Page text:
How to Build a Site Map for a Web Project
Whenever we engage in a web production, we always build a site map. A site map is the architectural framework for the project, whether a large-scale system or a five-page website. When clients understand how to build site maps, the web design process becomes increasingly efficient for both parties. The following is a resource we’ve created to assist clients in preparing and organizing for small to medium size websites.
Since information architecture in large scale applications and systems is a bit more intricate, we’ll stay away from that and focus on small to medium size websites, including small five-page sites to larger, more dynamic websites.
Identify All Pages Involved in the Project
After understanding the basic ideas and goals for a project, we usually try to build a list of pages included in the website. To simply put together a numerical list of pages. These are considered the primary pages of your website, regardless of how they are going to be displayed across the website.
Now that we have our primary pages, we can build upon our site map with relevant sub-pages, which includes the following pages:
Homepage, About Us, History, Mission and Philosophy, Managing Staff, Services, Business Plans, Business Analysis, Manager Coaching, Marketing Strategies, Growth and Transition, Blog, Contact
These subpages can be displayed as drop down menu.
Content Analysis for Each Page
Once you have outlined all the pages, it is important to build upon our framework. Most client don’t take this step, usually because they are not aware of how to approach it. This step is important for both you and the designer. It helps the designer understand your need and the project deliverables and consequently helps him put together more accurate design concepts. Most of the time, you can save money by identifying these elements prior to design or production, otherwise it may be extra work to fill in these elements down the road.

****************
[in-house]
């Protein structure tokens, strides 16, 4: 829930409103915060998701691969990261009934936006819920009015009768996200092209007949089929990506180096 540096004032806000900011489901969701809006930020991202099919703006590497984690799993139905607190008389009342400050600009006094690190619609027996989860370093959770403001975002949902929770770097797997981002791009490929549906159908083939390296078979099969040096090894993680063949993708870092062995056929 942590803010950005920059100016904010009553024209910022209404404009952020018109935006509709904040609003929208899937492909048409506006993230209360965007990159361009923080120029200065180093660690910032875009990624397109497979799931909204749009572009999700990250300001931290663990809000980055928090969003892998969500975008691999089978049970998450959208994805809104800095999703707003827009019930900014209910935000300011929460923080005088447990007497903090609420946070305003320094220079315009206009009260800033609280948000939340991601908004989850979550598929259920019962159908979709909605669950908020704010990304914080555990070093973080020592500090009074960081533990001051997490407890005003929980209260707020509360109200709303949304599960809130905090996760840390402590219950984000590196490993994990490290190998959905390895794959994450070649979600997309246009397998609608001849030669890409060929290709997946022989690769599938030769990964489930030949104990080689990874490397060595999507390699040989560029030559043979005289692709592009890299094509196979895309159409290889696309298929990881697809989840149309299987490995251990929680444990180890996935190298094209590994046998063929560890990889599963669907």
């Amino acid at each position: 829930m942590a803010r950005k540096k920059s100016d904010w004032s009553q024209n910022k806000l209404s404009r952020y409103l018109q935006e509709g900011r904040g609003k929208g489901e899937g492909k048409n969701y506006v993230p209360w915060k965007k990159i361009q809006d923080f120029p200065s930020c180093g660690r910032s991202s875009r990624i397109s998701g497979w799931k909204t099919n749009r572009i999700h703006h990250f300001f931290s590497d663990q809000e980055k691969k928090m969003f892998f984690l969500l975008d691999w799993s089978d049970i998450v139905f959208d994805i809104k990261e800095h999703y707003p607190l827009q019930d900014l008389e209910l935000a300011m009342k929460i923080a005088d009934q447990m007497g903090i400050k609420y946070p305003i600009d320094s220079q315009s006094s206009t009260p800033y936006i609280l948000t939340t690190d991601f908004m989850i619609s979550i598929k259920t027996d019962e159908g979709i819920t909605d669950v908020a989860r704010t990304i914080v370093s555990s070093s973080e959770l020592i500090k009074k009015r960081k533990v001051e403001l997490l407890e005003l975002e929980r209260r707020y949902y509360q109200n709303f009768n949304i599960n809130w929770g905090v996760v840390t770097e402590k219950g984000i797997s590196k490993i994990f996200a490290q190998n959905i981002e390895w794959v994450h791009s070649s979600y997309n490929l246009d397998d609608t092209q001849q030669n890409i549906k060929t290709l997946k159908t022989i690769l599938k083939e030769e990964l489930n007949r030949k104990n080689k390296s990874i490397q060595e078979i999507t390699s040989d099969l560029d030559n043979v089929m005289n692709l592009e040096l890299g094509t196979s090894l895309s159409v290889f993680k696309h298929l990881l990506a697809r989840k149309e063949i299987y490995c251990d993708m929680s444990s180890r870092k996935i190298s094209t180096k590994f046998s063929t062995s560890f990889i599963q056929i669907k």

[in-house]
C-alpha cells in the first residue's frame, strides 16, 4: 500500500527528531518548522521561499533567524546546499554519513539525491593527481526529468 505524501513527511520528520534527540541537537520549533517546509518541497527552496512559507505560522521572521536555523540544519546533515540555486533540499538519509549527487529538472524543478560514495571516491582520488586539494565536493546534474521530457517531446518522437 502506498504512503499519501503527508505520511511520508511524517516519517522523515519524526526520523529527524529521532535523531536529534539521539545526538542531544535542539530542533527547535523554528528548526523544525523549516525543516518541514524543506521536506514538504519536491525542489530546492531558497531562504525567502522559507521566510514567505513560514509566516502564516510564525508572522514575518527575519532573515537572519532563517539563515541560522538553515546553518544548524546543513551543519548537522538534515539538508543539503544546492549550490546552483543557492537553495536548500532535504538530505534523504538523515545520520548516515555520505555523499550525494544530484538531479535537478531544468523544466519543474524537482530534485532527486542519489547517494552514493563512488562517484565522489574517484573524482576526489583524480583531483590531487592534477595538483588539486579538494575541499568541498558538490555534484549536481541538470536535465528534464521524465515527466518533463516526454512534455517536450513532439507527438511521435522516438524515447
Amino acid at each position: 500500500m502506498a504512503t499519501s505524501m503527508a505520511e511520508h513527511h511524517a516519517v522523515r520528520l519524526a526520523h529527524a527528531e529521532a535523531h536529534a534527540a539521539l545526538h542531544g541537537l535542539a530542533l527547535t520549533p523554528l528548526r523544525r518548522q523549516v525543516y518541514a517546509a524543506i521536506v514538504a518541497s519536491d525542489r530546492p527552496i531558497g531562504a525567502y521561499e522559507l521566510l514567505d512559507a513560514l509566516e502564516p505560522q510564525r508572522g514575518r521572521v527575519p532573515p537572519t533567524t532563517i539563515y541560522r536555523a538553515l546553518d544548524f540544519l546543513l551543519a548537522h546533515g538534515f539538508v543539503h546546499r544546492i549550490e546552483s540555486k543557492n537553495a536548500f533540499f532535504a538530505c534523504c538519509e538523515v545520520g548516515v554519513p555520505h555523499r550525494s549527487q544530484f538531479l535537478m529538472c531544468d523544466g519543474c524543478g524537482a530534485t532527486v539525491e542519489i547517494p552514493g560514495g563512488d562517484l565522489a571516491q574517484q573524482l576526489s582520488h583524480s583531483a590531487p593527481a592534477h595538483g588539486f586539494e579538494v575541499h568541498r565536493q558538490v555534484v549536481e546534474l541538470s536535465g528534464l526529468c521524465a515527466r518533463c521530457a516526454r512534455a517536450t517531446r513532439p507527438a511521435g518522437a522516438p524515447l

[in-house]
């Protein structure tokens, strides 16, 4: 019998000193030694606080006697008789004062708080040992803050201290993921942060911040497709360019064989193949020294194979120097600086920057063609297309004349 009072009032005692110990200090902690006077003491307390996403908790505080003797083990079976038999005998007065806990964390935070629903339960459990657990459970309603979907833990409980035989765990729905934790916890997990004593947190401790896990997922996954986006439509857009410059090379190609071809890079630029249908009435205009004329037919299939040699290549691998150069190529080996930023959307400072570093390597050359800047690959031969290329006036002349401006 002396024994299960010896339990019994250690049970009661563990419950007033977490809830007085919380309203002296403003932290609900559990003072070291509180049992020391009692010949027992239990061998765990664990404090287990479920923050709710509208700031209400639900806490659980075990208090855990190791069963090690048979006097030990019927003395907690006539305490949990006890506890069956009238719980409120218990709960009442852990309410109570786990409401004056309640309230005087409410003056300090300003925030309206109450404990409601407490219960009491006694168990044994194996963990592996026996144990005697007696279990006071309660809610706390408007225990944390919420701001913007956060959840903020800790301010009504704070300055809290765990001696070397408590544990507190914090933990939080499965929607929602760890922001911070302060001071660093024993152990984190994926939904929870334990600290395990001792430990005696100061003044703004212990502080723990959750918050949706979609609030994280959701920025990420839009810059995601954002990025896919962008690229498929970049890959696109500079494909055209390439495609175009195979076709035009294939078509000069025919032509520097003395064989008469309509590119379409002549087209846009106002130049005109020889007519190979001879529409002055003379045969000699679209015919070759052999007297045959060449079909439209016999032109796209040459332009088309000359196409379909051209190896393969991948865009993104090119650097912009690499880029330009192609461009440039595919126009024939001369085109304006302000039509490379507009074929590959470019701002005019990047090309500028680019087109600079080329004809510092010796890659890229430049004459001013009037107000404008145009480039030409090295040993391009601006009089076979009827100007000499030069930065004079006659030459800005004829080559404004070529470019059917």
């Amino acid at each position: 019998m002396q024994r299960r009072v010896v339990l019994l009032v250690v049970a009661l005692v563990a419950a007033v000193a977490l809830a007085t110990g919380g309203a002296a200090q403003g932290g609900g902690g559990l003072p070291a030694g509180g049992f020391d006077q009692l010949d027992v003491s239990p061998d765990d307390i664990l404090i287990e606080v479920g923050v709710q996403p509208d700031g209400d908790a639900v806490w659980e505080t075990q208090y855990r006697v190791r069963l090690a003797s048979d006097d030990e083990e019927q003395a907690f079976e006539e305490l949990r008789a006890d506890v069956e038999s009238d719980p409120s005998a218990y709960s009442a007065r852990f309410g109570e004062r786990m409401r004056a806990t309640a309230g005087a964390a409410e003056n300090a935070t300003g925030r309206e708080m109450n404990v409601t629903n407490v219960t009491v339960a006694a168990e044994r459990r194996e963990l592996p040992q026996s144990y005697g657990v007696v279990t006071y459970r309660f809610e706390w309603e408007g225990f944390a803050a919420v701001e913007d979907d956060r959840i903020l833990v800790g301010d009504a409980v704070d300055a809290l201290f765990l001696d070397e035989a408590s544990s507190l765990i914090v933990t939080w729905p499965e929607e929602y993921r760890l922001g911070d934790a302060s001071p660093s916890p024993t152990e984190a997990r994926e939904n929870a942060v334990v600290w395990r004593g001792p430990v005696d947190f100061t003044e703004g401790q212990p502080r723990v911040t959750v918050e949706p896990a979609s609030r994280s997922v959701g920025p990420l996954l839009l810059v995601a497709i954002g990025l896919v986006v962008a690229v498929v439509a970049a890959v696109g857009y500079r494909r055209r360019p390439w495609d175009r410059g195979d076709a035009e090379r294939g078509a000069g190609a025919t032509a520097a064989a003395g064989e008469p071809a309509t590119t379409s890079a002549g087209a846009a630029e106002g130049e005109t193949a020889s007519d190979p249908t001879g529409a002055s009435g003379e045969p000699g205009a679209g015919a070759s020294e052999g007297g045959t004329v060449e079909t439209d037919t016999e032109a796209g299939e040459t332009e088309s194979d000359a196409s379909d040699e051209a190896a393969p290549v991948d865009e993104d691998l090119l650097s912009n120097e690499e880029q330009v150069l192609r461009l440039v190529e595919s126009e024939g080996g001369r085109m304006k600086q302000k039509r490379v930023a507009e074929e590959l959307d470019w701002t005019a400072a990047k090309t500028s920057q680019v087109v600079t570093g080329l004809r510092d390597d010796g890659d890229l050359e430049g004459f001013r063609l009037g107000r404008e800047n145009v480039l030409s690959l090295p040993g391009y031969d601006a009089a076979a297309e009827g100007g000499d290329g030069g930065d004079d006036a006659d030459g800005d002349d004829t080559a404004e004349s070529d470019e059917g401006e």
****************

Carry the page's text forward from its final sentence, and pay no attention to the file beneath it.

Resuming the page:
So now we’ve outlined almost all the content on the website. A designer sees this as an opportunity to play around with the design with a bit more trust in the project. His first step will be to wire frame the website and then build a nice interface that includes the content you added in the site map, i.e. rotating image, welcome paragraph, inquiry form, etc.
Sitemap provides a high-level view of the prospective website, and it is a catalyst for getting your initial thoughts on paper. You can use a site map to assign areas of responsibility to team members or as a checklist to record progress.
When a client possesses this kind of knowledge then your project is likely to proceed smoother and with less problems. This gives the client a clear understanding of the project scope and it gives the designer a lot to work with, rather than just making things up and waiting for you to comment. And as it turns out, most successful projects occur when the client and designer are on the same track. Foe an in-depth understanding, contact us today!